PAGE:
Tearing the envelope: from tunnel to tower industrial typology

Master Thesis


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University of Cape Town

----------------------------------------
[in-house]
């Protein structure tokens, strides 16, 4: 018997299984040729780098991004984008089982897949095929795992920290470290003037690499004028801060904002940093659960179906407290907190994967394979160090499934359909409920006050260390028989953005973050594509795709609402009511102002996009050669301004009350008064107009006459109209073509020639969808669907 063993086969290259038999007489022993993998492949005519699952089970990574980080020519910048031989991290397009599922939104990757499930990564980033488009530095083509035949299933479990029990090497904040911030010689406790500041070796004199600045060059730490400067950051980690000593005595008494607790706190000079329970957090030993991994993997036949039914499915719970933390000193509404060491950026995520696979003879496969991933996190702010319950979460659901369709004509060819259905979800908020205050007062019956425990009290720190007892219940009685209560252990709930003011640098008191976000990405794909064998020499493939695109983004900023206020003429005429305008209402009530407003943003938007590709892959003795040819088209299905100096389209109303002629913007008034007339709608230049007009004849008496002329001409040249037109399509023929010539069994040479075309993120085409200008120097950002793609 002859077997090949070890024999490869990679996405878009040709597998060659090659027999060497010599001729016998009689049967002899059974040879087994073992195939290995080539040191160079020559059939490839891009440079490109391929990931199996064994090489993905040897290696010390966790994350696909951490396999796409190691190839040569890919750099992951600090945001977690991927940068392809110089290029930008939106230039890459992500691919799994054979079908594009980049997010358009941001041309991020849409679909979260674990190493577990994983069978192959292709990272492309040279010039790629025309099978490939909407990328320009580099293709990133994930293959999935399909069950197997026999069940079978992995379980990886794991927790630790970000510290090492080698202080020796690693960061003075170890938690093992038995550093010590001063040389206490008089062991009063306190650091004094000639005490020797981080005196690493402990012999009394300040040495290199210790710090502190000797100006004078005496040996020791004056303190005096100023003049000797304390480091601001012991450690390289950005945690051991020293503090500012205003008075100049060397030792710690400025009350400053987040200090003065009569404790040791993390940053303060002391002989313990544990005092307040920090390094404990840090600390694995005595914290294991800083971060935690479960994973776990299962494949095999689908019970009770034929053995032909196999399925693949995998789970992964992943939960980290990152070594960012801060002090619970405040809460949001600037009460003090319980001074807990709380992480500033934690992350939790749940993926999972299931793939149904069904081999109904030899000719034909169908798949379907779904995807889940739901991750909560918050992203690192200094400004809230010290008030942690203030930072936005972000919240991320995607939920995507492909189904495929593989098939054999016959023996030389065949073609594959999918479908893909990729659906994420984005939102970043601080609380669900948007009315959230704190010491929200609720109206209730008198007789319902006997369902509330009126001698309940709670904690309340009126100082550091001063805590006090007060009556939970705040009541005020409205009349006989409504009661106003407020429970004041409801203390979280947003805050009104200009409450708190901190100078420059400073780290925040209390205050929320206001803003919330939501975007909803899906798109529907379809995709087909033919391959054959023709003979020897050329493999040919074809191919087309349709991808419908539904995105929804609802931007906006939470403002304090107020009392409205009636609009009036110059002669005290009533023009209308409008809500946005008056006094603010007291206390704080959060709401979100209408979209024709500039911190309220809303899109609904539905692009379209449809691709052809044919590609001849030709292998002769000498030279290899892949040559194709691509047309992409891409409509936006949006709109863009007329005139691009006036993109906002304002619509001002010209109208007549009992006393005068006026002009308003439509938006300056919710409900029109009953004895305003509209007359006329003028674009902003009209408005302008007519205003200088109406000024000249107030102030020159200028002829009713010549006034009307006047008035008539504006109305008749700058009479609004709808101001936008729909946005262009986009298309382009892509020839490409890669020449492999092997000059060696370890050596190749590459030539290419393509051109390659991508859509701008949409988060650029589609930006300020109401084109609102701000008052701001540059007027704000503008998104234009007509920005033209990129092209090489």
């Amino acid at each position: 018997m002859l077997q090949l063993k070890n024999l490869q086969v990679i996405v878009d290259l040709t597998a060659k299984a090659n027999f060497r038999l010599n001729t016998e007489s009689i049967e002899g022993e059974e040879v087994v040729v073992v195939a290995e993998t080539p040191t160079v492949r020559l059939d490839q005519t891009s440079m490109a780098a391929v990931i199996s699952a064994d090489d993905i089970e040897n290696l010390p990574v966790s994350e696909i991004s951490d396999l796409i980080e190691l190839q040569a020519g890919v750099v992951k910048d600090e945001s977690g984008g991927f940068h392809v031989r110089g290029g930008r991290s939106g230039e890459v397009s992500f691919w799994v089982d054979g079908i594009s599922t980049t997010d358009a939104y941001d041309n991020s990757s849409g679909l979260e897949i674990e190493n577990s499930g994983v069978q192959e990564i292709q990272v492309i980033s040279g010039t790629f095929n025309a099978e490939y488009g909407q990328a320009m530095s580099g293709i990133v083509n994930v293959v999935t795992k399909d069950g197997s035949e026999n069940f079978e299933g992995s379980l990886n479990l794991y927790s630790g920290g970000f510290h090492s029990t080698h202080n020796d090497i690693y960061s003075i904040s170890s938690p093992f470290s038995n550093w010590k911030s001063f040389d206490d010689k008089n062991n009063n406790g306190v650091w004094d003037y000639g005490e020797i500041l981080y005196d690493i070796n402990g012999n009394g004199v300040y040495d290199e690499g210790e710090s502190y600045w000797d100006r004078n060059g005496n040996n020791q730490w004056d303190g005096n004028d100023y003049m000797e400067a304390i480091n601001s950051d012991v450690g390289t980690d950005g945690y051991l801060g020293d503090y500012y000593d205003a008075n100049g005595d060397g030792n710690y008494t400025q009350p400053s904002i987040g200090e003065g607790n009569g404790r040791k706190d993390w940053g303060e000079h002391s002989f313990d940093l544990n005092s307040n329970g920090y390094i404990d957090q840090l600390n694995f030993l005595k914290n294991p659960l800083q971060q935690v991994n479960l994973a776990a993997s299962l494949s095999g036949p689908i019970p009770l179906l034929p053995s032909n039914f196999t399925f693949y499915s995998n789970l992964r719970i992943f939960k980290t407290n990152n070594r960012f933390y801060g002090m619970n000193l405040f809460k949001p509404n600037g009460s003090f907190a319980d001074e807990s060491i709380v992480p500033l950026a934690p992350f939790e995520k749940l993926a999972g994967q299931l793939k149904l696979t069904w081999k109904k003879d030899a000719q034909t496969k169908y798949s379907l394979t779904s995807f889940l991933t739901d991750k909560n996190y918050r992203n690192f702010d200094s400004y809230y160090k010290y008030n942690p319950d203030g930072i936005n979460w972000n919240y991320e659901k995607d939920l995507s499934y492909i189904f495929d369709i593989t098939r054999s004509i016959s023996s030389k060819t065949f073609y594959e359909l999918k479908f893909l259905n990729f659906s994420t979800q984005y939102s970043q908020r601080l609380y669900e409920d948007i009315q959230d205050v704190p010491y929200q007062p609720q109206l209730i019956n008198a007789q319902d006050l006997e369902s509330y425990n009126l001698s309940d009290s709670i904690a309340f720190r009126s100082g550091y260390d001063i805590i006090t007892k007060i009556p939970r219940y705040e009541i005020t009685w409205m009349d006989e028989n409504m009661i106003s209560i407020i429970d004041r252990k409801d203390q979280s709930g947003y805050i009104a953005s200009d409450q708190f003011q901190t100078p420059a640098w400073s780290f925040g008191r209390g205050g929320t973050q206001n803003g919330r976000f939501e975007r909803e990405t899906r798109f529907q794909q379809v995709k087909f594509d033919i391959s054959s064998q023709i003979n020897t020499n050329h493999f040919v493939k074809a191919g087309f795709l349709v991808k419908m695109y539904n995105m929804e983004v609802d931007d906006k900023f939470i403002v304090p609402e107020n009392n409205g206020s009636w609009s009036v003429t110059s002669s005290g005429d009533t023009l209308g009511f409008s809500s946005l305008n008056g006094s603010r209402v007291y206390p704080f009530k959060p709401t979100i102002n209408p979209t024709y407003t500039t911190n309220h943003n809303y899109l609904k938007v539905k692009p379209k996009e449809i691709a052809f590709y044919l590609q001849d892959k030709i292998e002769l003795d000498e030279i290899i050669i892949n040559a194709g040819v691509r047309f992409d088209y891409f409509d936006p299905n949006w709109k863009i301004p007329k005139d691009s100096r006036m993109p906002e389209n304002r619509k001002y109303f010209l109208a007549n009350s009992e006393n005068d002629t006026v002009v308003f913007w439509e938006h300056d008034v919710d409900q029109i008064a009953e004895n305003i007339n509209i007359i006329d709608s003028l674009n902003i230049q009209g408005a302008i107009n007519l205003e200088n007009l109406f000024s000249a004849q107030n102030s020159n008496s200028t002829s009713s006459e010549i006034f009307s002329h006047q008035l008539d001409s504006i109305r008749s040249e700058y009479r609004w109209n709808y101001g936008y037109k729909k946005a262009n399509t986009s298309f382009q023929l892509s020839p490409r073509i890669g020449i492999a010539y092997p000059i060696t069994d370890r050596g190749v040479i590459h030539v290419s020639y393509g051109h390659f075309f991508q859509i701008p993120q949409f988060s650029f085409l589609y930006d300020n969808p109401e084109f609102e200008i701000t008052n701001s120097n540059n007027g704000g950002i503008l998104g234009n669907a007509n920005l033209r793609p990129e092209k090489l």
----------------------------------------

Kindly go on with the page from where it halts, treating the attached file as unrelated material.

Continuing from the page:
The following dissertation responds to the industrially significant Maitland/Salt River area of Cape Town, Western Cape. Over time, industrial stock has resulted in ruin due to the unpredictable reality of industry, and competing for business globally. Exploring the possibility of the area to be developed as an industrially significant urban quarter seeks to revive investment in existing industry. The revival requires a shift in business and architectural model that encourages adaptability through rethinking the scale of production/manufacture and tenancy. Current single tenancy models operate with a ground floor sprawling line of production, prioritising the machine in a controlled environment. This requires a rigid form of enclosure, defined in this research as the envelope. Research has suggested that the scale of manufacture should decrease, providing the opportunity of a hybrid, mixed-use industrial typology. The intention is to vacate space on an industrial site to cater for an interface with the public. Visual and physical connections with the local urban condition will allow the factory to contribute to the revived intention of industrial urbanism in the area. The Jensen Belts leather factory will be used as this study's existing building to be adapted. Currently the circulation of production and goods is isolated from the circulation of the public which results in the factory creating a black box surrounded by negative space in the city. Prioritising the circulation of goods creates an environment that is not conducive to human comfort - highlighting the sheltering priority of the existing factory, to house goods and not people. Focusing specifically on leather production, rethinking the connection between the circulation of goods and people establishes the industrially significant presence through the theatre of production in the city. The proposal of a future factory lies in rethinking the production line model to limit the amount of space it occupies - offering loose space for multiple tenancy. Multiple tenancy describes the hybrid typology proposed to cater for the varying needs of the Maitland context. These needs involve employment and upskilling, which are catered for in a responding Community Workshop Model. The first architectural investigation seeks to 'tear' the tightly sealed factory building envelope once the controlled production line model shifts. The second architectural enquiry is in the design of an adaptable vertical tower that houses the possible phases of needs in the typical industrial building life cycle. The tower is seen to anchor a hybrid community workshop program. The existing building and site constraints, tunnelling the production process, provides a platform to propose a strategy for a new, bold structure that shifts the program to prioritise the comfort of the user. In response to the existing controlled production line model that excludes the public, the new model seeks to expose the program to connect to the site's range of urban networks positively. The area offers a wealth of key infrastructural networks (M5 highway underpass, railway, Black River, West end of Voortrekker Road) that have resulted in spatial boundaries. With the interest of 'tearing' the factory building envelope for integration, the urban investigation seeks to establish ways of inhabiting and crossing these architectural and urban boundaries to foster connection.